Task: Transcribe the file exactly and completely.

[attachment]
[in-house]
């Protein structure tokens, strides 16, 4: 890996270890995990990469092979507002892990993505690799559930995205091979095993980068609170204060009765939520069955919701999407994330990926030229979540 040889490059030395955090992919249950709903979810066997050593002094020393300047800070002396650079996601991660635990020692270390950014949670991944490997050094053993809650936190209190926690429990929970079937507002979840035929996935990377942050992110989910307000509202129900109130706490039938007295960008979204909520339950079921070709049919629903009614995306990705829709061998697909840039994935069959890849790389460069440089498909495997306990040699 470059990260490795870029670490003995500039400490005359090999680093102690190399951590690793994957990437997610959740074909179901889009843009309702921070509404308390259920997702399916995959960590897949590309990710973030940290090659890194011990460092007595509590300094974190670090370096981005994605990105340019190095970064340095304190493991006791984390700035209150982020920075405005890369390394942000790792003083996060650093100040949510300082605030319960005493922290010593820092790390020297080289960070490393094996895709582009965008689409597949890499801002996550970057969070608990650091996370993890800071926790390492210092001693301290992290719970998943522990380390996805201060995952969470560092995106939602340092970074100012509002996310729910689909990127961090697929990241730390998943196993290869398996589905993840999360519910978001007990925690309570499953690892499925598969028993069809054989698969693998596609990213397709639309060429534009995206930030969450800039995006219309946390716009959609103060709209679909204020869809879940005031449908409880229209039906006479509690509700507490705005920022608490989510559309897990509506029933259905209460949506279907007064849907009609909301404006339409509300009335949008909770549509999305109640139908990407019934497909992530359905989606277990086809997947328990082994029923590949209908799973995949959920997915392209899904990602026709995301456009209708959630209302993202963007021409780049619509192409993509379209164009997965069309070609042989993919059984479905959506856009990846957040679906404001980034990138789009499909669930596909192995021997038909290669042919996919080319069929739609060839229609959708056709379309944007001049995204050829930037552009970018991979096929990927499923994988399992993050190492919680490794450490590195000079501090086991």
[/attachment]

[in-house]
């Protein structure tokens, strides 16, 4: 890996270890995990990469092979507002892990993505690799559930995205091979095993980068609170204060009765939520069955919701999407994330990926030229979540 040889490059030395955090992919249950709903979810066997050593002094020393300047800070002396650079996601991660635990020692270390950014949670991944490997050094053993809650936190209190926690429990929970079937507002979840035929996935990377942050992110989910307000509202129900109130706490039938007295960008979204909520339950079921070709049919629903009614995306990705829709061998697909840039994935069959890849790389460069440089498909495997306990040699 470059990260490795870029670490003995500039400490005359090999680093102690190399951590690793994957990437997610959740074909179901889009843009309702921070509404308390259920997702399916995959960590897949590309990710973030940290090659890194011990460092007595509590300094974190670090370096981005994605990105340019190095970064340095304190493991006791984390700035209150982020920075405005890369390394942000790792003083996060650093100040949510300082605030319960005493922290010593820092790390020297080289960070490393094996895709582009965008689409597949890499801002996550970057969070608990650091996370993890800071926790390492210092001693301290992290719970998943522990380390996805201060995952969470560092995106939602340092970074100012509002996310729910689909990127961090697929990241730390998943196993290869398996589905993840999360519910978001007990925690309570499953690892499925598969028993069809054989698969693998596609990213397709639309060429534009995206930030969450800039995006219309946390716009959609103060709209679909204020869809879940005031449908409880229209039906006479509690509700507490705005920022608490989510559309897990509506029933259905209460949506279907007064849907009609909301404006339409509300009335949008909770549509999305109640139908990407019934497909992530359905989606277990086809997947328990082994029923590949209908799973995949959920997915392209899904990602026709995301456009209708959630209302993202963007021409780049619509192409993509379209164009997965069309070609042989993919059984479905959506856009990846957040679906404001980034990138789009499909669930596909192995021997038909290669042919996919080319069929739609060839229609959708056709379309944007001049995204050829930037552009970018991979096929990927499923994988399992993050190492919680490794450490590195000079501090086991």